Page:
Shark

Headington history: Old postcards

Go backwards
Go forwards

Lime Walk/All Saints Road


Lime Walk junction

Lime Walk/All Saints crossroads today

 

The postcard above shows the crossroads at Lime Walk, looking north, probably very soon after All Saints Church was opened in 1910.

Across the road from the church is what used to be Highfield’s most important corner shop at 74 Lime Walk. It was already a grocer’s shop and post office at the time of the 1891 census, run by Joseph Draper, who continued in business there until 1913. In the above picture it has an advertisement for Sunlight Soap on the brickwork, and below a sign reading “Corn Merchant and Mealman”. Henry Dance and his son Alfred were grocers in this shop from 1925 to 1971.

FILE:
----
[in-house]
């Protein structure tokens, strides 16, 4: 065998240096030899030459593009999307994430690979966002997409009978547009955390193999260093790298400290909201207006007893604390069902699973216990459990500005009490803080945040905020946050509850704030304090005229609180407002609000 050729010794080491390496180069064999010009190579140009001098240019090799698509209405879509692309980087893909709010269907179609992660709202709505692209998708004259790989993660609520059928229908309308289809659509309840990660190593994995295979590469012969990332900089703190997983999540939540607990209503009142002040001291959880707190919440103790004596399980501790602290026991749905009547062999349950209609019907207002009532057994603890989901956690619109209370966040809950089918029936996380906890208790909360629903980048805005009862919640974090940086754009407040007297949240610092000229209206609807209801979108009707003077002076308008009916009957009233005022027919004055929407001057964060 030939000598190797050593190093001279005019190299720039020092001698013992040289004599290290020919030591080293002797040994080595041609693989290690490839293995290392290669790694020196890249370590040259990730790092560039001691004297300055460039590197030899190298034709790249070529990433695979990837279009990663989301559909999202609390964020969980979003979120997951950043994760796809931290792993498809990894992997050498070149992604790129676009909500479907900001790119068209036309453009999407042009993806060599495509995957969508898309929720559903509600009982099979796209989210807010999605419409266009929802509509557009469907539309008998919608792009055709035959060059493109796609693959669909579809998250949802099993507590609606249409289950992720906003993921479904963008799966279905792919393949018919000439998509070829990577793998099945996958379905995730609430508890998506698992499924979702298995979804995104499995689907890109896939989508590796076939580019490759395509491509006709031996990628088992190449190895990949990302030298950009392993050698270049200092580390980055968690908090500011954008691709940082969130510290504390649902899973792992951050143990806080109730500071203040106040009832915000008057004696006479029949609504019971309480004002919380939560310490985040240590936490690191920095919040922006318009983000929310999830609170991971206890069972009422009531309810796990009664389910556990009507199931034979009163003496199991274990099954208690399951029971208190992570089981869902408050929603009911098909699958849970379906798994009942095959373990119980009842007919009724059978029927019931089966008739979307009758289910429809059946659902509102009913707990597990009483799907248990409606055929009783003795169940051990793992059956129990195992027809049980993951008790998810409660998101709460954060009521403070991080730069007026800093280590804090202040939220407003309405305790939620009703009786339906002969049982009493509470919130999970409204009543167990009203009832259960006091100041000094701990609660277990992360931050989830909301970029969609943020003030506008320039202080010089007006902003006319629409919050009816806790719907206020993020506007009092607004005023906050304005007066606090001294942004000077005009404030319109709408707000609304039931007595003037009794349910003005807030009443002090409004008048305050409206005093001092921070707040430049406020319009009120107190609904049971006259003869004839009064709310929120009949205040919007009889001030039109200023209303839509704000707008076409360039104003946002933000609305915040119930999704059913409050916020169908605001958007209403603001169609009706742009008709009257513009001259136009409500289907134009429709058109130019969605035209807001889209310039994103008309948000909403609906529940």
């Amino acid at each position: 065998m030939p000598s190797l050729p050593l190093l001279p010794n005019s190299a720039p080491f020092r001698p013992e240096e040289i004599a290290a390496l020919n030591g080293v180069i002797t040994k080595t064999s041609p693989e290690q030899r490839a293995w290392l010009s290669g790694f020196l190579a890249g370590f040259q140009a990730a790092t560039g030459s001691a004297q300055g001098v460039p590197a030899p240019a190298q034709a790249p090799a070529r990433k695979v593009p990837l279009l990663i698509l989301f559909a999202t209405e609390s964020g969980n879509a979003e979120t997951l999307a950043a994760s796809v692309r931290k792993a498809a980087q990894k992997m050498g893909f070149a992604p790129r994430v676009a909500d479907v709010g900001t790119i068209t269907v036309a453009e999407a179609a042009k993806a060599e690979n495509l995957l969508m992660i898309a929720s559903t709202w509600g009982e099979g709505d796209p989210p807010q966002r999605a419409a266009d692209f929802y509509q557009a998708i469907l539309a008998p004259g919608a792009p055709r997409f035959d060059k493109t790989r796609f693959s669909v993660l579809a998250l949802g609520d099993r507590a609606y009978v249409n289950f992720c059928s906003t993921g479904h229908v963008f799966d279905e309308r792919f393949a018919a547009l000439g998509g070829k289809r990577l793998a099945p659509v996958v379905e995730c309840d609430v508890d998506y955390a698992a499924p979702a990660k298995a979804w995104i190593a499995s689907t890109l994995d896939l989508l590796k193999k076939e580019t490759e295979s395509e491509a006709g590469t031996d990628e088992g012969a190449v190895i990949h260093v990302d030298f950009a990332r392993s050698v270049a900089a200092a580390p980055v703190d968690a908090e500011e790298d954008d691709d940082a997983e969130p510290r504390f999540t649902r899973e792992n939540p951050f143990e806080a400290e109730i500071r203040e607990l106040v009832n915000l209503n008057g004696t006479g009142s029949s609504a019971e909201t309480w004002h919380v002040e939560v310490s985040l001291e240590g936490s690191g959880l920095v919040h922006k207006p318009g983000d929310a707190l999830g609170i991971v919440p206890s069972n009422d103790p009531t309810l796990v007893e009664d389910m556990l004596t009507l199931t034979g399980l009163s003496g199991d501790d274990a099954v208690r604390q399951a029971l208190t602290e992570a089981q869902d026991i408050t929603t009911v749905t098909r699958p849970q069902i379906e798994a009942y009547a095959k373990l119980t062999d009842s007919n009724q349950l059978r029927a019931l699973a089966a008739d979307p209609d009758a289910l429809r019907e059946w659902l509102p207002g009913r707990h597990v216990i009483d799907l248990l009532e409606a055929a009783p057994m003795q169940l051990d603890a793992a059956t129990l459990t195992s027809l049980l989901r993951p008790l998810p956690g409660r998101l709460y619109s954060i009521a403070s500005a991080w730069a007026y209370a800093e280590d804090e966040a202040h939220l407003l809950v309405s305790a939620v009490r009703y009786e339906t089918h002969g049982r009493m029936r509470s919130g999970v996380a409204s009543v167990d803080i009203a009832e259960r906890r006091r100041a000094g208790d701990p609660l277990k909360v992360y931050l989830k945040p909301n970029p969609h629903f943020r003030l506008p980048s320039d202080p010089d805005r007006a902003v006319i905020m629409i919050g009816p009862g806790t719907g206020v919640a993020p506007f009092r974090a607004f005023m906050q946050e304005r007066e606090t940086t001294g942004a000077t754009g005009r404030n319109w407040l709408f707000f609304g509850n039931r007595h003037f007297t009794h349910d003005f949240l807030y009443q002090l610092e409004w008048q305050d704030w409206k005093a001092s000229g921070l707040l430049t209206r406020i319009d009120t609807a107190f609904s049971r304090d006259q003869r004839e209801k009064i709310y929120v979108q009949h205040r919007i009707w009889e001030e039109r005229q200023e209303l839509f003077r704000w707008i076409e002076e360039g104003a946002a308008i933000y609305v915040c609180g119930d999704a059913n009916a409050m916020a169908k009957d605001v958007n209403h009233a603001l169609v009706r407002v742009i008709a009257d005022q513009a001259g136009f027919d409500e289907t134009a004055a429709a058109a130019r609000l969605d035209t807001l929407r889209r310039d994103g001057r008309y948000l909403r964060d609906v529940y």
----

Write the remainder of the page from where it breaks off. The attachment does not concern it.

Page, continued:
Just to the north of the church on the east side of the road at No. 67 is a grocer’s shop, with a notice board on the side: this is where the father of Eric Hebborn, the famous art forger, worked in the early 1930s, before moving across to the corner shop at No. 74.

Lime Walk crossroads, with children

The above postcard of around 1905 shows Joseph Draper on the right, standing outside his shop,
and children near the wall of one of the houses that in 1910 would be demolished to make way for All Saints Church.

© Stephanie Jenkins

Headington home Shark Oxford History home